I decided to be indirect and get him to offer up the information that I was already sure of. "Are you a student here?"
"Special Agent Seeley Booth from the FBI." He smiled, most likely thinking I would be impressed by his title. I smiled in return, more for the fact that I was right about thinking he was a member of law enforcement. I stepped off of the lecture hall's stage and finally got a long look at him.
His eyes were a warm brown, complementing his olive skin tone and dark brown hair. His features were nearly symmetrical, showing wear of old scars and sun damage. His jaw was rigid, but fixed in a grin that allowed a dimple to display prominently on his right cheek. His neck was thick and muscular, although I could see the protuberance of his Adam's apple showing just above the crisp white collar of his shirt. Now, I was most assuredly smiling because I was impressed by what I saw before me.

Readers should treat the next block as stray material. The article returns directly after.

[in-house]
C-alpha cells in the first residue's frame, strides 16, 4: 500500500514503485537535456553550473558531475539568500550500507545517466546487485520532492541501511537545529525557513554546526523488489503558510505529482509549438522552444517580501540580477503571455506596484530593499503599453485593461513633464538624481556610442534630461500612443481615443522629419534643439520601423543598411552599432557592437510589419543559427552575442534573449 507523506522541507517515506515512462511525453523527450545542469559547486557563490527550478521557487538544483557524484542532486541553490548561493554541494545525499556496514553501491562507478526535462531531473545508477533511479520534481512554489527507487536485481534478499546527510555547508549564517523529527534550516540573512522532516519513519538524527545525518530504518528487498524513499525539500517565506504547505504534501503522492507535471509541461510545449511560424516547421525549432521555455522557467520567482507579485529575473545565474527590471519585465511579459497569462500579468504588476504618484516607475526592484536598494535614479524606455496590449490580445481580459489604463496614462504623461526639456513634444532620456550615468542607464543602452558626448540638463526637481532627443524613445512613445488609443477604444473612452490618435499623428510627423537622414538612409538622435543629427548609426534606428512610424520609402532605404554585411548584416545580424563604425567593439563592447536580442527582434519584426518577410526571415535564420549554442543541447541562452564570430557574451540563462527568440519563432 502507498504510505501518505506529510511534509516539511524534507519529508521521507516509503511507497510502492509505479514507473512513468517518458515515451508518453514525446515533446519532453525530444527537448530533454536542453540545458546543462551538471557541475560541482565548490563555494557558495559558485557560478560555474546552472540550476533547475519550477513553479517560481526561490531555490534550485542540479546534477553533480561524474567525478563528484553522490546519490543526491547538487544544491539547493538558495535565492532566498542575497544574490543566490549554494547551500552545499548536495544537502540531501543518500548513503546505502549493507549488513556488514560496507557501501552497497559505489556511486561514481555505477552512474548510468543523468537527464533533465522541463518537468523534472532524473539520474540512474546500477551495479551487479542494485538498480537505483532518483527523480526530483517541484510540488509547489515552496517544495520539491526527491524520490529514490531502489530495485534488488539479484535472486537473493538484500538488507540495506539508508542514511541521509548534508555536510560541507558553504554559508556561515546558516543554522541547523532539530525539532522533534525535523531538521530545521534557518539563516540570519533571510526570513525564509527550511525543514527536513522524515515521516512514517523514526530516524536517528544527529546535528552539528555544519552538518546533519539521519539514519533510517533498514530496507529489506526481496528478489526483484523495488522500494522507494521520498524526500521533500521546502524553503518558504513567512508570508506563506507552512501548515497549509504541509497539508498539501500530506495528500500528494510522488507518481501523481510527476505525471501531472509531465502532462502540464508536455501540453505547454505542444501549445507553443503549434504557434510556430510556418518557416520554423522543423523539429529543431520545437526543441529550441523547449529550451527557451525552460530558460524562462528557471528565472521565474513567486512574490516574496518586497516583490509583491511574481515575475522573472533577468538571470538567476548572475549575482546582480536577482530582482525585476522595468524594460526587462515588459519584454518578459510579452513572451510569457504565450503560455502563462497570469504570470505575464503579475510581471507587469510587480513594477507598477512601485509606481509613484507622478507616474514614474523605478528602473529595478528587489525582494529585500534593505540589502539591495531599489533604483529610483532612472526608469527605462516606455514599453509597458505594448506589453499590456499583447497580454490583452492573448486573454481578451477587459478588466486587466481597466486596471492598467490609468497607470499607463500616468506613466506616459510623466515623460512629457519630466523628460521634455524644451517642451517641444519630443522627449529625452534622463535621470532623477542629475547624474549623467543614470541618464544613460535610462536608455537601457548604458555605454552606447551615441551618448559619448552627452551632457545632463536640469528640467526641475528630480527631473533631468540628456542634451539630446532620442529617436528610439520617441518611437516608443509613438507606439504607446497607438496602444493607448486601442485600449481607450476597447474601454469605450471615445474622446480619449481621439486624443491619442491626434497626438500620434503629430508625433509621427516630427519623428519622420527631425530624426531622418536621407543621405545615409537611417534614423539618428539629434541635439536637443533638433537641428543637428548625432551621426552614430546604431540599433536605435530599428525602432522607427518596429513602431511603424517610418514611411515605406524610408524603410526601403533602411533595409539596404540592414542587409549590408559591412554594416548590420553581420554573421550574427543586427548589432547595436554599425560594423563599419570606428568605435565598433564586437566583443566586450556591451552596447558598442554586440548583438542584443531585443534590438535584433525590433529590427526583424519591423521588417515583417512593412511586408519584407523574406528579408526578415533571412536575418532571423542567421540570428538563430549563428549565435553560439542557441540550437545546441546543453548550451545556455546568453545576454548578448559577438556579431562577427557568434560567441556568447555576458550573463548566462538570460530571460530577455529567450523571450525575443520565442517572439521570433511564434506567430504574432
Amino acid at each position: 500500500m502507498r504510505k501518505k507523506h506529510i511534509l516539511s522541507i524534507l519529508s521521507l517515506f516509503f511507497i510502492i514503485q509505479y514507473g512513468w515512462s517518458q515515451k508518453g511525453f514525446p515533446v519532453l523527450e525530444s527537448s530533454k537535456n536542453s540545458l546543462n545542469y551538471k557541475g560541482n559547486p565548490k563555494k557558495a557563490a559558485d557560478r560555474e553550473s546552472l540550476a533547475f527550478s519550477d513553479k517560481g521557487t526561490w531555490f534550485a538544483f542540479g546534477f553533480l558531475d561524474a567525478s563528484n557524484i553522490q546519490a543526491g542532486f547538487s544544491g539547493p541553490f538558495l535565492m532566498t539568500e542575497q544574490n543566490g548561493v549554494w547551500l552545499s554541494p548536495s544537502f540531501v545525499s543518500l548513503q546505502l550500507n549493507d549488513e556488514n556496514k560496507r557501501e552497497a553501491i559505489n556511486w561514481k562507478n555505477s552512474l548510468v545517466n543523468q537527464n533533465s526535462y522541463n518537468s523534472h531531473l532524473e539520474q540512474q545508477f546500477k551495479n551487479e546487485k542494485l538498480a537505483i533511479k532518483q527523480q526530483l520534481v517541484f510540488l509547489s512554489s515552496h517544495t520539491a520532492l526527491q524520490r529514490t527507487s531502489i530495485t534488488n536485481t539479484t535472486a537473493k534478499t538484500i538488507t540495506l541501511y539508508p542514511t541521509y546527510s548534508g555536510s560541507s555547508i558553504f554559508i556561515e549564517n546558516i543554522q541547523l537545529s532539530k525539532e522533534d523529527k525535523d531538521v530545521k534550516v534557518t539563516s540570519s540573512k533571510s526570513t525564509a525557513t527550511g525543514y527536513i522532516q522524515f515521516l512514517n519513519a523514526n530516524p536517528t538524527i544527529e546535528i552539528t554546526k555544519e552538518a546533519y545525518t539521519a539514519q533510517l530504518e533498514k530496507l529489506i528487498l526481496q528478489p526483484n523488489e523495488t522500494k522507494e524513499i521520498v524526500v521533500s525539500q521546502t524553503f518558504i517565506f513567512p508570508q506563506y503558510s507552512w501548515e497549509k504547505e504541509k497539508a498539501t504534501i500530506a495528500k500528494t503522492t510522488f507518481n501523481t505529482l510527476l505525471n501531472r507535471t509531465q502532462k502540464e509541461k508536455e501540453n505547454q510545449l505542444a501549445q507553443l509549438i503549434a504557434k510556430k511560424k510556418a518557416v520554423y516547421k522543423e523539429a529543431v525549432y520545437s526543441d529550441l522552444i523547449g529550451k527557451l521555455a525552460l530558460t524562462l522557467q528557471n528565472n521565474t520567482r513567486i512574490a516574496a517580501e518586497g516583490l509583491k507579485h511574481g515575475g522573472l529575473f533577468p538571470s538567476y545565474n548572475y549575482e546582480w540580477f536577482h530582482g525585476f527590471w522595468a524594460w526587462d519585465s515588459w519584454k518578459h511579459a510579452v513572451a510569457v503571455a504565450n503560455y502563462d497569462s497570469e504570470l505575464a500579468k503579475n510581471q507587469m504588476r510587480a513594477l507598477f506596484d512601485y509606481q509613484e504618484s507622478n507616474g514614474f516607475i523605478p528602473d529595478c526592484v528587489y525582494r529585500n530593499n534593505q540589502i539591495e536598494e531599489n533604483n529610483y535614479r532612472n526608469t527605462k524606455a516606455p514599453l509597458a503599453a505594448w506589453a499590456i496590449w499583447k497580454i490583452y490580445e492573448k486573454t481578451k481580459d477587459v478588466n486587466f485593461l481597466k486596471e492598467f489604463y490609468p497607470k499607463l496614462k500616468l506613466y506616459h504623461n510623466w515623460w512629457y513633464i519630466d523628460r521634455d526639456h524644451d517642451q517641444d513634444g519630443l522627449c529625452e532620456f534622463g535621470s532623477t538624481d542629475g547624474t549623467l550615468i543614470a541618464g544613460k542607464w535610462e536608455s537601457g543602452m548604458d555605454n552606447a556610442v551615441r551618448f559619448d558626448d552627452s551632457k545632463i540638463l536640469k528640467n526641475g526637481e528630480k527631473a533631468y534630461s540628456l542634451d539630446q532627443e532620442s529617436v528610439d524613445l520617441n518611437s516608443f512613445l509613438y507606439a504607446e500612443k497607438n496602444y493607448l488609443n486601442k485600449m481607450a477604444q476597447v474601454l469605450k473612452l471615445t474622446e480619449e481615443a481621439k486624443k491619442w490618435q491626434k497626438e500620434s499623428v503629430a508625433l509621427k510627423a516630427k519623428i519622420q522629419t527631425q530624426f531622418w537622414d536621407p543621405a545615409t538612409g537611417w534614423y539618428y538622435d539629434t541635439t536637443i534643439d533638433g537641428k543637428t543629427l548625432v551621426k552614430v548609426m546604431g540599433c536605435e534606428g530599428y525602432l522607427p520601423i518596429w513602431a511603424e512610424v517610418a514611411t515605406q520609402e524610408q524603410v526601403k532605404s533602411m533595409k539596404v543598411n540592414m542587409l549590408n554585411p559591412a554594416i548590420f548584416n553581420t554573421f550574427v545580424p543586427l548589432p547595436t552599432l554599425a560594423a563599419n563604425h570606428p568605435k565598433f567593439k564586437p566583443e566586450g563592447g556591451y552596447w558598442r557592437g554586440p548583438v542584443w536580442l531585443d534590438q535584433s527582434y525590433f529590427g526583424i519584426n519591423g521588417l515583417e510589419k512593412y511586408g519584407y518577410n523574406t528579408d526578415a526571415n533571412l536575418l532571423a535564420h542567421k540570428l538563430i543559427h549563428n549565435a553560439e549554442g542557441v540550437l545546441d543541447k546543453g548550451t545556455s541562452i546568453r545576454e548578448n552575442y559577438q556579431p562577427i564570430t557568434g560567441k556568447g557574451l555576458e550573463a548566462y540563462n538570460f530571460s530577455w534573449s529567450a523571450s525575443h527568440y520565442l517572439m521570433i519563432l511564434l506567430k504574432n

"I'm Doctor Temperance Brennan of the Jeffersonian Institution." Surely he knew this already, seeing as he had walked into my classroom. However, the structure of our society has etiquette that must be followed to be taken seriously. I shook his hand. His handshake was firm, his rough calloused palm creating a slight friction against mine. I felt a sudden warmth spread throughout my body; my smile grew as evidence of this.
In one of the most ridiculous lines I've ever heard, he asked "Do you believe in fate?" I responded that I absolutely did not. The idea was ludicrous. However, he could have asked me if I believed in spirits or mermaids or even the extraterrestrial and I probably wouldn't have found it to be overwhelmingly tacky, given the two brown eyes that seemed magnetized towards mine.